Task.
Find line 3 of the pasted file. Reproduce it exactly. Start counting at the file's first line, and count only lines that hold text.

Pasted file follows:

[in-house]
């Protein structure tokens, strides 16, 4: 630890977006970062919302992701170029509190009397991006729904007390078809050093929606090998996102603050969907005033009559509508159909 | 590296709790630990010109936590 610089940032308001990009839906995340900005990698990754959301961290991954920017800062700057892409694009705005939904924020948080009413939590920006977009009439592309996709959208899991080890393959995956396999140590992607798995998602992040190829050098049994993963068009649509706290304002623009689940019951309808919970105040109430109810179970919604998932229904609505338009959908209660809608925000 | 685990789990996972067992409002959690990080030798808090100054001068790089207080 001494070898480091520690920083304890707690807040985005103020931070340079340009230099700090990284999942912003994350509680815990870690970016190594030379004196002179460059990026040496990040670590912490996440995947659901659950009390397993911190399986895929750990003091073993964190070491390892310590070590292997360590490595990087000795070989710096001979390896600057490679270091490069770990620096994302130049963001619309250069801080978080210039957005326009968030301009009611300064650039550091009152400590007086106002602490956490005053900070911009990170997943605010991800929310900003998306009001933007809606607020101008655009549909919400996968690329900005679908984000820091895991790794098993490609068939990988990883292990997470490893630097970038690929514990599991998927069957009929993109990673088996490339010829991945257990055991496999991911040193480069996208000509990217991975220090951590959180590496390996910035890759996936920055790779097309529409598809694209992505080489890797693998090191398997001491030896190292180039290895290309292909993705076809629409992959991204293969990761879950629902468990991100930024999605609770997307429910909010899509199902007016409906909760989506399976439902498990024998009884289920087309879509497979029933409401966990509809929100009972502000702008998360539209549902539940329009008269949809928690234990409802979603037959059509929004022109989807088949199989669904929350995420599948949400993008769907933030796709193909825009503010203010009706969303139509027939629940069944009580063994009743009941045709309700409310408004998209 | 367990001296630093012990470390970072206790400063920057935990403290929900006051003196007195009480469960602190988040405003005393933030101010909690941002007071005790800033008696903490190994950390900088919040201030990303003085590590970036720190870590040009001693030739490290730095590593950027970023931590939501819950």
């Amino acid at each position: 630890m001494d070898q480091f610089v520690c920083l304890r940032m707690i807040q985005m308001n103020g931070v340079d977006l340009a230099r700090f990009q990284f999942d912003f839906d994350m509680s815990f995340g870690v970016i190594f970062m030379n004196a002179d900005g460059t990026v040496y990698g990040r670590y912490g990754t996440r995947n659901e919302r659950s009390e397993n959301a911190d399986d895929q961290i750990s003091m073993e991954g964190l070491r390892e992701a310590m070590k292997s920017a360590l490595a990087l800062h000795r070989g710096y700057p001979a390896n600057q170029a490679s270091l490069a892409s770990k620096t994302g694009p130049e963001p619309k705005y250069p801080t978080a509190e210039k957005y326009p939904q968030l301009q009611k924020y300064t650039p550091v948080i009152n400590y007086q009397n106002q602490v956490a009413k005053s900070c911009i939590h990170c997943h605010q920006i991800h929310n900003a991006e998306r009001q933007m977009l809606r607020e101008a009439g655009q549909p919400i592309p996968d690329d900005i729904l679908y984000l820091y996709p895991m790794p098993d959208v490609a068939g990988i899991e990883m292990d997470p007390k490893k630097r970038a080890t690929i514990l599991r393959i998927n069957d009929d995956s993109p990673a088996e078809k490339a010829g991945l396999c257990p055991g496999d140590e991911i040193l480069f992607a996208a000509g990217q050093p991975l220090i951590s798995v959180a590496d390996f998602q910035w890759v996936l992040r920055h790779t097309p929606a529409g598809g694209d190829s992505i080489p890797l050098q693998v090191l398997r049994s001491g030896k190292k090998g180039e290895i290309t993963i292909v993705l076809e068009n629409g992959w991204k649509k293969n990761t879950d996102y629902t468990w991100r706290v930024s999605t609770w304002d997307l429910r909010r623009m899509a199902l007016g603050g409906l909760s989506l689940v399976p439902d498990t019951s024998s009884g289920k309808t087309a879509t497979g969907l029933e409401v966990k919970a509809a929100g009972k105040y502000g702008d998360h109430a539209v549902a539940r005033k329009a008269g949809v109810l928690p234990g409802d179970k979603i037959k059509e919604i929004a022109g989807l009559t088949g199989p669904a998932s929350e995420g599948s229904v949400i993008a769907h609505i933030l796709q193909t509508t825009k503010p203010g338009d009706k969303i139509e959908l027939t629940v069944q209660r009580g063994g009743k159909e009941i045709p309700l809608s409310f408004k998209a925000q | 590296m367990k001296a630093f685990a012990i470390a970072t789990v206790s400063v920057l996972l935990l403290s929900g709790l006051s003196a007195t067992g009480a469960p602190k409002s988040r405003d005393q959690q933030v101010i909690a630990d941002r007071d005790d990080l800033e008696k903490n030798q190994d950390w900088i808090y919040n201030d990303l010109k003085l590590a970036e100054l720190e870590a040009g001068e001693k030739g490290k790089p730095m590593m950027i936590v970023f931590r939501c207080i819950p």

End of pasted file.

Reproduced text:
């Amino acid at each position: 630890m001494d070898q480091f610089v520690c920083l304890r940032m707690i807040q985005m308001n103020g931070v340079d977006l340009a230099r700090f990009q990284f999942d912003f839906d994350m509680s815990f995340g870690v970016i190594f970062m030379n004196a002179d900005g460059t990026v040496y990698g990040r670590y912490g990754t996440r995947n659901e919302r659950s009390e397993n959301a911190d399986d895929q961290i750990s003091m073993e991954g964190l070491r390892e992701a310590m070590k292997s920017a360590l490595a990087l800062h000795r070989g710096y700057p001979a390896n600057q170029a490679s270091l490069a892409s770990k620096t994302g694009p130049e963001p619309k705005y250069p801080t978080a509190e210039k957005y326009p939904q968030l301009q009611k924020y300064t650039p550091v948080i009152n400590y007086q009397n106002q602490v956490a009413k005053s900070c911009i939590h990170c997943h605010q920006i991800h929310n900003a991006e998306r009001q933007m977009l809606r607020e101008a009439g655009q549909p919400i592309p996968d690329d900005i729904l679908y984000l820091y996709p895991m790794p098993d959208v490609a068939g990988i899991e990883m292990d997470p007390k490893k630097r970038a080890t690929i514990l599991r393959i998927n069957d009929d995956s993109p990673a088996e078809k490339a010829g991945l396999c257990p055991g496999d140590e991911i040193l480069f992607a996208a000509g990217q050093p991975l220090i951590s798995v959180a590496d390996f998602q910035w890759v996936l992040r920055h790779t097309p929606a529409g598809g694209d190829s992505i080489p890797l050098q693998v090191l398997r049994s001491g030896k190292k090998g180039e290895i290309t993963i292909v993705l076809e068009n629409g992959w991204k649509k293969n990761t879950d996102y629902t468990w991100r706290v930024s999605t609770w304002d997307l429910r909010r623009m899509a199902l007016g603050g409906l909760s989506l689940v399976p439902d498990t019951s024998s009884g289920k309808t087309a879509t497979g969907l029933e409401v966990k919970a509809a929100g009972k105040y502000g702008d998360h109430a539209v549902a539940r005033k329009a008269g949809v109810l928690p234990g409802d179970k979603i037959k059509e919604i929004a022109g989807l009559t088949g199989p669904a998932s929350e995420g599948s229904v949400i993008a769907h609505i933030l796709q193909t509508t825009k503010p203010g338009d009706k969303i139509e959908l027939t629940v069944q209660r009580g063994g009743k159909e009941i045709p309700l809608s409310f408004k998209a925000q | 590296m367990k001296a630093f685990a012990i470390a970072t789990v206790s400063v920057l996972l935990l403290s929900g709790l006051s003196a007195t067992g009480a469960p602190k409002s988040r405003d005393q959690q933030v101010i909690a630990d941002r007071d005790d990080l800033e008696k903490n030798q190994d950390w900088i808090y919040n201030d990303l010109k003085l590590a970036e100054l720190e870590a040009g001068e001693k030739g490290k790089p730095m590593m950027i936590v970023f931590r939501c207080i819950p």